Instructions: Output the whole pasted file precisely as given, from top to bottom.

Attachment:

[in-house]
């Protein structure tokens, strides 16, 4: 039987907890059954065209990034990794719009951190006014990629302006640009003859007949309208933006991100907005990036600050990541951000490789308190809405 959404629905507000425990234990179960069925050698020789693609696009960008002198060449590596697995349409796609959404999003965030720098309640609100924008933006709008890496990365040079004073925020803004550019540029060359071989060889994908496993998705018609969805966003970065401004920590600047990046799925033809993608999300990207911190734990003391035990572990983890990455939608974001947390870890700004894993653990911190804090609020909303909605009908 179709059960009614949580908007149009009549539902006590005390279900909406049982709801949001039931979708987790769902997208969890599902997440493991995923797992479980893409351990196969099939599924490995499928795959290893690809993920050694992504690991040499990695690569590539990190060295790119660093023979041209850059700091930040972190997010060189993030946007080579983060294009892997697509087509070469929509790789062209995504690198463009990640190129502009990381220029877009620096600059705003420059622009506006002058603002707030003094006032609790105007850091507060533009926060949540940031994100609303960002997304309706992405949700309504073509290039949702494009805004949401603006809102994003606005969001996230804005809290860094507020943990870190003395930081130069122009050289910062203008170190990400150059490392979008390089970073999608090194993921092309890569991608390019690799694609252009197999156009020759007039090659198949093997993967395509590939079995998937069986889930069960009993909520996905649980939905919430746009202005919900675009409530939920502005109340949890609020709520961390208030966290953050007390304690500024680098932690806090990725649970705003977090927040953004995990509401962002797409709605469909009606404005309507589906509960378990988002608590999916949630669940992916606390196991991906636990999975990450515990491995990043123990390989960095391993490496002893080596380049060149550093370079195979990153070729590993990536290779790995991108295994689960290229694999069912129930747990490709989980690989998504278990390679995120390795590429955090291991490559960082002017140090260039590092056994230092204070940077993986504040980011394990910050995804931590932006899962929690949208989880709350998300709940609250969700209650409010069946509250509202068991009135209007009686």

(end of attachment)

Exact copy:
[in-house]
């Protein structure tokens, strides 16, 4: 039987907890059954065209990034990794719009951190006014990629302006640009003859007949309208933006991100907005990036600050990541951000490789308190809405 959404629905507000425990234990179960069925050698020789693609696009960008002198060449590596697995349409796609959404999003965030720098309640609100924008933006709008890496990365040079004073925020803004550019540029060359071989060889994908496993998705018609969805966003970065401004920590600047990046799925033809993608999300990207911190734990003391035990572990983890990455939608974001947390870890700004894993653990911190804090609020909303909605009908 179709059960009614949580908007149009009549539902006590005390279900909406049982709801949001039931979708987790769902997208969890599902997440493991995923797992479980893409351990196969099939599924490995499928795959290893690809993920050694992504690991040499990695690569590539990190060295790119660093023979041209850059700091930040972190997010060189993030946007080579983060294009892997697509087509070469929509790789062209995504690198463009990640190129502009990381220029877009620096600059705003420059622009506006002058603002707030003094006032609790105007850091507060533009926060949540940031994100609303960002997304309706992405949700309504073509290039949702494009805004949401603006809102994003606005969001996230804005809290860094507020943990870190003395930081130069122009050289910062203008170190990400150059490392979008390089970073999608090194993921092309890569991608390019690799694609252009197999156009020759007039090659198949093997993967395509590939079995998937069986889930069960009993909520996905649980939905919430746009202005919900675009409530939920502005109340949890609020709520961390208030966290953050007390304690500024680098932690806090990725649970705003977090927040953004995990509401962002797409709605469909009606404005309507589906509960378990988002608590999916949630669940992916606390196991991906636990999975990450515990491995990043123990390989960095391993490496002893080596380049060149550093370079195979990153070729590993990536290779790995991108295994689960290229694999069912129930747990490709989980690989998504278990390679995120390795590429955090291991490559960082002017140090260039590092056994230092204070940077993986504040980011394990910050995804931590932006899962929690949208989880709350998300709940609250969700209650409010069946509250509202068991009135209007009686």